Following the third week of rehearsals for The Whipping Man (which means it’s now less than two weeks until opening night!), my iPad’s now packed with a selection of violent videos. That’s not as bad as it sounds, though: they’re records of our first visit from the show’s fight director, and the fact that the videos make me flinch a little even now just shows how well the cast took to learning the incredibly precise and intricate sequences involved. What’s more – and unlike a lot of stage fighting – these moments look frighteningly real from every angle, which I know because I’ve spent this week flitting around the rehearsal room to watch the action from every possible position.
I wouldn’t normally be doing this in rehearsals for a show, but The Whipping Man is being staged in a thrust set-up (where the audience sit on three sides of the stage, rather than more traditional set-ups where the audience is only on one side). One of the brilliant things about thrust stages is how they intensify the sense of looking at something real – as though someone’s cut around a chunk of the world, picked it up and placed it in the middle of an audience. Being so surrounded means actors move through the space in totally different ways than they would otherwise and the audience is brought closer in to the action itself, creating a vivid sense of reality.
What I’ve really enjoyed, whilst ricocheting between different seats scattered around the rehearsal room, is the different perspectives I can get on each scene. Of course, no matter where you sit, you can always see all of the actors onstage (even if you can’t see someone’s face) and you can hear what everyone says – but, from one seat, you might be faced with someone’s expression of blinding rage whilst, from another, you might be confronted by someone’s else’s look of pitch-black fear.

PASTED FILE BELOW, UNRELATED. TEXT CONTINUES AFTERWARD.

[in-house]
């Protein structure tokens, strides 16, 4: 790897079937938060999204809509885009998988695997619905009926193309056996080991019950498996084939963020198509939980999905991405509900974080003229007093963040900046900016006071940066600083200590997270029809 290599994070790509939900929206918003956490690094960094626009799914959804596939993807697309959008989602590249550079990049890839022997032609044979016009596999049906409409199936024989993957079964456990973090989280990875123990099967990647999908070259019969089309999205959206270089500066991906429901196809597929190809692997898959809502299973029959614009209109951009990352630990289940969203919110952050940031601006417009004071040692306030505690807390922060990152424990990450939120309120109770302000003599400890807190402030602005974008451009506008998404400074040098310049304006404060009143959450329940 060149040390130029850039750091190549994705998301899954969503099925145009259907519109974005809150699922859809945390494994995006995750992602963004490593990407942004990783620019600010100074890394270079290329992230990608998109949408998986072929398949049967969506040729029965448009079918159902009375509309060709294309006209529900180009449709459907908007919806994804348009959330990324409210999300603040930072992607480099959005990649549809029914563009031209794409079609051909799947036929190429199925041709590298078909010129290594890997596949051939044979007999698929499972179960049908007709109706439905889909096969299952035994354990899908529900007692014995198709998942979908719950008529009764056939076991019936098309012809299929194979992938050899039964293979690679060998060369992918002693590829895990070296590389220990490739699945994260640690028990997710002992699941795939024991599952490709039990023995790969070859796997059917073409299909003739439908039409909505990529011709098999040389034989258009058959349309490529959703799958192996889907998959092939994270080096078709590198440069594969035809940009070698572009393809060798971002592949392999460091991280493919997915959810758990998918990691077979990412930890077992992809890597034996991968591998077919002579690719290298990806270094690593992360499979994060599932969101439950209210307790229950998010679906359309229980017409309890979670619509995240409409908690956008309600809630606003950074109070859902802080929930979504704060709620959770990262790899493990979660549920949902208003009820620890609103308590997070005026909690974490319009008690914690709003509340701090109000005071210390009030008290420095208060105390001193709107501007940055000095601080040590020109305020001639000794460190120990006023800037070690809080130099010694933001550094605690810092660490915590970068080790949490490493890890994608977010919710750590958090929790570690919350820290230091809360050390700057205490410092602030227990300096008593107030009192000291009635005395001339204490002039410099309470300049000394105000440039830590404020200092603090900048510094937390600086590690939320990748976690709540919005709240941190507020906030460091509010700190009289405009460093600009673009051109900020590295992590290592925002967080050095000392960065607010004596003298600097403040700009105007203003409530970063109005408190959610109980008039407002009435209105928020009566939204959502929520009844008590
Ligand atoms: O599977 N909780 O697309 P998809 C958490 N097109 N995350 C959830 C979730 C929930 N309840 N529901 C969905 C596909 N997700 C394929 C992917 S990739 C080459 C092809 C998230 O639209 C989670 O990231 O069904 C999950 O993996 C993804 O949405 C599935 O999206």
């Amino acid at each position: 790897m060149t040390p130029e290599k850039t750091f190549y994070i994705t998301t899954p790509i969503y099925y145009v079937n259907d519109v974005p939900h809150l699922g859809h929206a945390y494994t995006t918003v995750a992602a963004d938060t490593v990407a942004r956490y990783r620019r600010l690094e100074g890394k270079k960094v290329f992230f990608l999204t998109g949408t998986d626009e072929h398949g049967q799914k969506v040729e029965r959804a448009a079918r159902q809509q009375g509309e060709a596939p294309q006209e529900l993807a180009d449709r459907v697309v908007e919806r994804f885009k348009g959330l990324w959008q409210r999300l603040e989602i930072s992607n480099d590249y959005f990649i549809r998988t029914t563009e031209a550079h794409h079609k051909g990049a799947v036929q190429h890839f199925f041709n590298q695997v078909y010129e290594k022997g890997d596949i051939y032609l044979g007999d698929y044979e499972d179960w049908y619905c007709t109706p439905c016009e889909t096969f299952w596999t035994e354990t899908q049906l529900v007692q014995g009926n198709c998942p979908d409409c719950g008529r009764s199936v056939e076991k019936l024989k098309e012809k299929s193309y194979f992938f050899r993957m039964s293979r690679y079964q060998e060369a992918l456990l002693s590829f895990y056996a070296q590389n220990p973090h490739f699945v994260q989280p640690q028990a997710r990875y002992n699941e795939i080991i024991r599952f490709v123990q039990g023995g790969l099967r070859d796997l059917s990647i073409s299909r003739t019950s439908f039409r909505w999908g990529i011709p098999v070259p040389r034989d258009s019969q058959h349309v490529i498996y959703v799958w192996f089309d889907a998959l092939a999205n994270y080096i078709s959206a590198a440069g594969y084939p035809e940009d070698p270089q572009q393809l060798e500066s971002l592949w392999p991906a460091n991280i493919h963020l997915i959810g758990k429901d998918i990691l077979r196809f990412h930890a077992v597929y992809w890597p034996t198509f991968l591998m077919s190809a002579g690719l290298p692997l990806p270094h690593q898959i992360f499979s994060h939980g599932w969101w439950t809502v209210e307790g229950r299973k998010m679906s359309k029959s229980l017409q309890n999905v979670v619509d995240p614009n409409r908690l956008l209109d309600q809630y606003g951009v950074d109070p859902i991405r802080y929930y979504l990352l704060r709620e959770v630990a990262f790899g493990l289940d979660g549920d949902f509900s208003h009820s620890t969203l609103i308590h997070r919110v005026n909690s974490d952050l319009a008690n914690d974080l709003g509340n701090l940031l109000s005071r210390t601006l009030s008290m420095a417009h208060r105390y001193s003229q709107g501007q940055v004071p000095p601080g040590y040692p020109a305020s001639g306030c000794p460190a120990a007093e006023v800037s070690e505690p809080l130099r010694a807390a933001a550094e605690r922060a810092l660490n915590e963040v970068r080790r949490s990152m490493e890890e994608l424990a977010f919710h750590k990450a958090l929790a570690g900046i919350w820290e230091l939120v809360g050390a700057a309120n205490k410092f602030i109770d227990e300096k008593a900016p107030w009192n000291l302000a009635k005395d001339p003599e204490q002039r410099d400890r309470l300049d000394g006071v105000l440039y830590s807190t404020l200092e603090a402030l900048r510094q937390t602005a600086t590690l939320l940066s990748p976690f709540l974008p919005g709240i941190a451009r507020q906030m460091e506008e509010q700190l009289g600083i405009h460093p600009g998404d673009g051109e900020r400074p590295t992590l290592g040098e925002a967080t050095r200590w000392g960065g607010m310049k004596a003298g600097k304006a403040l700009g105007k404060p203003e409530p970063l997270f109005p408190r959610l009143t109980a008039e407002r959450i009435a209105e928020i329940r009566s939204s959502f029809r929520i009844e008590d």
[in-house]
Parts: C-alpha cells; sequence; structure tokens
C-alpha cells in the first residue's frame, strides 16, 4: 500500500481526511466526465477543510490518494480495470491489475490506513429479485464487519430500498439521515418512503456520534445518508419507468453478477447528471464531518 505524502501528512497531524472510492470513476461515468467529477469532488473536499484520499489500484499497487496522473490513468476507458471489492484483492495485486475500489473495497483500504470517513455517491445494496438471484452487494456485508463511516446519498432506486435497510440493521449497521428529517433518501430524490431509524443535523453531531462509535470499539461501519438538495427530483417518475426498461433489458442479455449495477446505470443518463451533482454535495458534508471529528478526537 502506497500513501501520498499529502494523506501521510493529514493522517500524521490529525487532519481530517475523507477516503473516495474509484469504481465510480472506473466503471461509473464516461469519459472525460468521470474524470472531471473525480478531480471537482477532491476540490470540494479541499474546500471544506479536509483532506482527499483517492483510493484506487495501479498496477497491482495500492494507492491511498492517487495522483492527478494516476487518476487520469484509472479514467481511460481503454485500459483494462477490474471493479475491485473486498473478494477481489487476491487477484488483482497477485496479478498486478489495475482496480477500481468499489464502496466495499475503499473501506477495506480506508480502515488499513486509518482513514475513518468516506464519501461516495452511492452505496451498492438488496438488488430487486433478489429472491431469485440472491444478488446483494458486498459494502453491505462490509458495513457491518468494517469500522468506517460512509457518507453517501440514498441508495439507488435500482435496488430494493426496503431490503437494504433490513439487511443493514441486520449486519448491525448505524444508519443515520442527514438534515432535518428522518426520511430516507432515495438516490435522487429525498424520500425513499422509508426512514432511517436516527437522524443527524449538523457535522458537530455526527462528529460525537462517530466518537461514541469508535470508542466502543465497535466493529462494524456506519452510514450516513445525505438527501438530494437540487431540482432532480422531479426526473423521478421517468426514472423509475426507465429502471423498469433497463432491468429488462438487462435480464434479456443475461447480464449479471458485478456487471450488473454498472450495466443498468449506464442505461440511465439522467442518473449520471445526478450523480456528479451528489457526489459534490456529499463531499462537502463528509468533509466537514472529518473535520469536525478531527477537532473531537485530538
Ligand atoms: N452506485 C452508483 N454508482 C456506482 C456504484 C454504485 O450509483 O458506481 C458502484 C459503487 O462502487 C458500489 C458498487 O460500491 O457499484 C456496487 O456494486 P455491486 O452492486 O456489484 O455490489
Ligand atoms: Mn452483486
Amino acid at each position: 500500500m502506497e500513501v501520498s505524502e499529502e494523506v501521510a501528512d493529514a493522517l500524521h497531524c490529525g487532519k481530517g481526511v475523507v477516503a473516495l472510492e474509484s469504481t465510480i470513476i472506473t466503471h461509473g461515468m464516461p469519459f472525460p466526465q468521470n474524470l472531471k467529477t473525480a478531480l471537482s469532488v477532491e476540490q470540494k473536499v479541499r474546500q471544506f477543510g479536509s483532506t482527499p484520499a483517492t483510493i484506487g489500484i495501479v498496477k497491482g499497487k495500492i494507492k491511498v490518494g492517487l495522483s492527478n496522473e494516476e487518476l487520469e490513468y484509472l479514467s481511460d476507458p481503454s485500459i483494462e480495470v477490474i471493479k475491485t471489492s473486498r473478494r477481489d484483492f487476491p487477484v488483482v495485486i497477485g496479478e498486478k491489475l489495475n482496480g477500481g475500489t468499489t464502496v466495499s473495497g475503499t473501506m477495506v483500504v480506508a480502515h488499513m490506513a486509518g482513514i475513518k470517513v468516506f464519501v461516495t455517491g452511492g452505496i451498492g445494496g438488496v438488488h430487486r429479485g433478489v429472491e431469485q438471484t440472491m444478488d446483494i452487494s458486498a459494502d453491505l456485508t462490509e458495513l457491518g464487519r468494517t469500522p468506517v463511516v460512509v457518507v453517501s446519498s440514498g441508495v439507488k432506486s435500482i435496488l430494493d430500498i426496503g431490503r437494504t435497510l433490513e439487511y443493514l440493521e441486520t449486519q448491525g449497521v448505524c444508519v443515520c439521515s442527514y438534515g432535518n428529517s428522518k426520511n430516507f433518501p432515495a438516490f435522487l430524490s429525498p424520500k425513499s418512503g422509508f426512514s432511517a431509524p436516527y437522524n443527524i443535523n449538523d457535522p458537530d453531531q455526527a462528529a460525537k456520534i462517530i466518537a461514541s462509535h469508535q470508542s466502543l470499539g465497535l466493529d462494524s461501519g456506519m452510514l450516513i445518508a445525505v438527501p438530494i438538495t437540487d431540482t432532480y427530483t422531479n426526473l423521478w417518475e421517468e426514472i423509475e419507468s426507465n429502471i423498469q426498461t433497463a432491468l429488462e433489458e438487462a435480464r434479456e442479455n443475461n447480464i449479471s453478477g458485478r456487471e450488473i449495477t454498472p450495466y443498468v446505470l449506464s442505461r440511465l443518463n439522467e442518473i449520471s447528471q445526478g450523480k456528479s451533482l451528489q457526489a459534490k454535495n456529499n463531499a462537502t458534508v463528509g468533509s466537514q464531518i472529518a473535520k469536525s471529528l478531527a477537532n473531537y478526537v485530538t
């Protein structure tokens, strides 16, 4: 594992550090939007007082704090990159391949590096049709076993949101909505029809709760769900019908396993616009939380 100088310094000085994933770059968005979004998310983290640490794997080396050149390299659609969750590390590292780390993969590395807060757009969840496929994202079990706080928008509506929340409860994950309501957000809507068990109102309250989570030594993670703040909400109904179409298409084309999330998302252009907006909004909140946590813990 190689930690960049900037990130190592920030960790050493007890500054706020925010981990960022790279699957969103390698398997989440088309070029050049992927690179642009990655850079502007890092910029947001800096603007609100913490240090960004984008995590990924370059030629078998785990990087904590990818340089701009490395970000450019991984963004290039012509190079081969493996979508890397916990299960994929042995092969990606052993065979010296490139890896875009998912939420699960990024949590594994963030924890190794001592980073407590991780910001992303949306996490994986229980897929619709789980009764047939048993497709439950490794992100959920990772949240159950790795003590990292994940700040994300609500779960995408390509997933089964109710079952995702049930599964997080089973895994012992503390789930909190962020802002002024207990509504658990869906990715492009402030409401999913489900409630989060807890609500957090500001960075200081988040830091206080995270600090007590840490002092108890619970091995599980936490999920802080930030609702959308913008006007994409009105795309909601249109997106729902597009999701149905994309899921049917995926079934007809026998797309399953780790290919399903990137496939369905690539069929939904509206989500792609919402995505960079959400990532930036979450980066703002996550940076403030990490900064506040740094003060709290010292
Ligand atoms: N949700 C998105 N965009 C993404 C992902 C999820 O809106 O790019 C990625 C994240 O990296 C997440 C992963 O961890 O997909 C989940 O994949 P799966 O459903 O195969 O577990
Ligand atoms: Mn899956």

Staging a show like this does throw up some challenges, though – the reason I’m constantly on the move is to keep an eye on sightlines, to make sure there are no scenes where any audience members might be left looking at a row of backs (there’s an extra challenge with The Whipping Man in particular as – for reasons I’ll leave a mystery for now – one of the characters doesn’t move for most of the play). The cast have to work harder to make sure they can be heard from every angle and any choreography or effects have to look convincing from a variety of angles.
But the challenges are worth it, especially when the form fits the play so well. It’s become more and more clear to me in rehearsals how perfect the match is: a stage that creates a sense of exposure and empty open space, and a play featuring a ruined house and three men whose lives feel like they’re only a dangerous few inches away from crumbling.